Get access to the exclusive HR Resources you need to succeed in 2018.
Sign up for free email newsletters and get more SHRM content delivered to your inbox.
Is your employee handbook keeping up with the changing world of work? With SHRM's Employee Handbook Builder get peace of mind that your handbook is up-to-date.
Build competencies, establish credibility and advance your career—while earning PDCs—at SHRM Seminars in 14 cities across the U.S. this fall.
Gain the skills you need to rise to the next level in your career. Jon us at SHRM's Leadership Development Forum, October 2-3 in Boston.
Learn to identify job candidates who have what it takes to fit into your company.
Members may download one copy of our sample forms and templates for your personal use within your organization. Please note that all such forms and policies should be reviewed by your legal counsel for compliance with applicable law, and should be modified to suit your organization’s culture, industry, and practices. Neither members nor non-members may reproduce such samples in any other way (e.g., to republish in a book or use for a commercial purpose) without SHRM’s permission. To request permission for specific items, click on the “reuse permissions” button on the page where you find the item.
New hires sometimes don’t pan out for many reasons, but none commands more attention than culture clash—the notion that the person was not simpatico with the employer’s culture. In retrospect, disappointed managers might say: “She just wasn’t a good fit,” “He didn’t share our values” or “The chemistry was all wrong.”
Ill-conceived matches and the subsequent rapid divorces become costly, estimated at 50 percent to 150 percent of the annual salary, according to HR consultancy Saratoga Institute. Nearly one in three newly hired employees leave voluntarily or involuntarily before the end of their first year. And this number has been increasing steadily for the last four years, according to Saratoga, a consulting service of PricewaterhouseCoopers.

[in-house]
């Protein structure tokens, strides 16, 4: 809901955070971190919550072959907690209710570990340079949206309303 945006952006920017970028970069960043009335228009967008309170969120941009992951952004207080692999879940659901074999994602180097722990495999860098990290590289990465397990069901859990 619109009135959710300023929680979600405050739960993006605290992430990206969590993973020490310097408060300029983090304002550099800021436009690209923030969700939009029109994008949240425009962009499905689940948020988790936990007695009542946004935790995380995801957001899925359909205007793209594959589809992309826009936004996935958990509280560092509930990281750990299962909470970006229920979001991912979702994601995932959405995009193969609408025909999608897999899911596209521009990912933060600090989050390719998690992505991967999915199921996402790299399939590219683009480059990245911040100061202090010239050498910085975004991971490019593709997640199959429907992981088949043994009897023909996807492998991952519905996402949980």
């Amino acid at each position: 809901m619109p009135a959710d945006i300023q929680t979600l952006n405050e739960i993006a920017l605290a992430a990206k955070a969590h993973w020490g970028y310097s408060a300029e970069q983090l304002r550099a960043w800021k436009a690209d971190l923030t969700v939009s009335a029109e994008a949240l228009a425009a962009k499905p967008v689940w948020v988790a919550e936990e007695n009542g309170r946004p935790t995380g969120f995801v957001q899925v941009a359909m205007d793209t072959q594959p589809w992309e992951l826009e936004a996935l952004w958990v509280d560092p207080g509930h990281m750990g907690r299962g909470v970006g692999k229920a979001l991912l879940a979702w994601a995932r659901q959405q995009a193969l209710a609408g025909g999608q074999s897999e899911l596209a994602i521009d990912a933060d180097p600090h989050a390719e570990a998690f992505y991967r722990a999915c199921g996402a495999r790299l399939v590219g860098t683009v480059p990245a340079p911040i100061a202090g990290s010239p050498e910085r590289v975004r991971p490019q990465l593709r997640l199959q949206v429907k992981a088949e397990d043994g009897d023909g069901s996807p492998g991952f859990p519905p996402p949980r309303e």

But retention is only the beginning. When a mismatch drags on, as some do for years, both sides suffer. Poor cultural fit drains organizational effectiveness, kills employee morale and hampers creativity. In this special report, HR professionals, scholars and consultants discuss cultural attributes and assess the state of the art when it comes to hiring to fit the culture.
The author of this special report is a contributing editor of HR Magazine, a lawyer and a professor of management studies at Marist College in Poughkeepsie, N.Y.
You have successfully saved this page as a bookmark.
Please confirm that you want to proceed with deleting bookmark.
You have successfully removed bookmark.
Please log in as a SHRM member before saving bookmarks.
Please sign in as a SHRM member before saving bookmarks.
Please purchase a SHRM membership before saving bookmarks.
An error has occurred
Recommended for you
SHRM Annual Conference & Exposition
SHRM’s HR Vendor Directory contains over 10,000 companies